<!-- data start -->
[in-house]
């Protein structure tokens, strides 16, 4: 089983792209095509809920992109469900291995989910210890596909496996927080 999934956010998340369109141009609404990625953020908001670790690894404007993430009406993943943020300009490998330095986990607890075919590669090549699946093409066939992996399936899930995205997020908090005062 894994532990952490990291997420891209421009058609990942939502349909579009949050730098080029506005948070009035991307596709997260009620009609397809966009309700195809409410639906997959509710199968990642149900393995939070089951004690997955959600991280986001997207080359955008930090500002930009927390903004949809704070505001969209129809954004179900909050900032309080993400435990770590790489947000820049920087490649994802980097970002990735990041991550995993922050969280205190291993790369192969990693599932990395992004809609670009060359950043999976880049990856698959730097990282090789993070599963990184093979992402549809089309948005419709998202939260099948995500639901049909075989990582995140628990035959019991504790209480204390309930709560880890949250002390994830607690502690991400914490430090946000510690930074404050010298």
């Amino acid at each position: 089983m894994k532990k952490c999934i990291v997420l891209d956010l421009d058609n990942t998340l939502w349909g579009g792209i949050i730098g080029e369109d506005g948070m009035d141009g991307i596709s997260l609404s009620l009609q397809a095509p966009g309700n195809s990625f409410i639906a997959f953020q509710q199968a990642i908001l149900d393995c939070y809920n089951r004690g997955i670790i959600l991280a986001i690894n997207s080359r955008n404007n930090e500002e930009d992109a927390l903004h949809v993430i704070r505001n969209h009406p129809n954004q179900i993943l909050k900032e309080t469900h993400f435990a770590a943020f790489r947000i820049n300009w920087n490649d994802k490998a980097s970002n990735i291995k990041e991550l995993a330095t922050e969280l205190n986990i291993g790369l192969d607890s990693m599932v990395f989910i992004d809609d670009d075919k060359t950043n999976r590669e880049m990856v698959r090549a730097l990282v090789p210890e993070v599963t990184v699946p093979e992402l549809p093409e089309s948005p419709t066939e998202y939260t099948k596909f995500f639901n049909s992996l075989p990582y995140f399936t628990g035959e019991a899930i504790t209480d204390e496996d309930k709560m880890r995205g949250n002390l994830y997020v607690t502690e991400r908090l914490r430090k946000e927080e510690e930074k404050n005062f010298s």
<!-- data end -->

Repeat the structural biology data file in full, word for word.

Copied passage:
[in-house]
């Protein structure tokens, strides 16, 4: 089983792209095509809920992109469900291995989910210890596909496996927080 999934956010998340369109141009609404990625953020908001670790690894404007993430009406993943943020300009490998330095986990607890075919590669090549699946093409066939992996399936899930995205997020908090005062 894994532990952490990291997420891209421009058609990942939502349909579009949050730098080029506005948070009035991307596709997260009620009609397809966009309700195809409410639906997959509710199968990642149900393995939070089951004690997955959600991280986001997207080359955008930090500002930009927390903004949809704070505001969209129809954004179900909050900032309080993400435990770590790489947000820049920087490649994802980097970002990735990041991550995993922050969280205190291993790369192969990693599932990395992004809609670009060359950043999976880049990856698959730097990282090789993070599963990184093979992402549809089309948005419709998202939260099948995500639901049909075989990582995140628990035959019991504790209480204390309930709560880890949250002390994830607690502690991400914490430090946000510690930074404050010298």
């Amino acid at each position: 089983m894994k532990k952490c999934i990291v997420l891209d956010l421009d058609n990942t998340l939502w349909g579009g792209i949050i730098g080029e369109d506005g948070m009035d141009g991307i596709s997260l609404s009620l009609q397809a095509p966009g309700n195809s990625f409410i639906a997959f953020q509710q199968a990642i908001l149900d393995c939070y809920n089951r004690g997955i670790i959600l991280a986001i690894n997207s080359r955008n404007n930090e500002e930009d992109a927390l903004h949809v993430i704070r505001n969209h009406p129809n954004q179900i993943l909050k900032e309080t469900h993400f435990a770590a943020f790489r947000i820049n300009w920087n490649d994802k490998a980097s970002n990735i291995k990041e991550l995993a330095t922050e969280l205190n986990i291993g790369l192969d607890s990693m599932v990395f989910i992004d809609d670009d075919k060359t950043n999976r590669e880049m990856v698959r090549a730097l990282v090789p210890e993070v599963t990184v699946p093979e992402l549809p093409e089309s948005p419709t066939e998202y939260t099948k596909f995500f639901n049909s992996l075989p990582y995140f399936t628990g035959e019991a899930i504790t209480d204390e496996d309930k709560m880890r995205g949250n002390l994830y997020v607690t502690e991400r908090l914490r430090k946000e927080e510690e930074k404050n005062f010298s």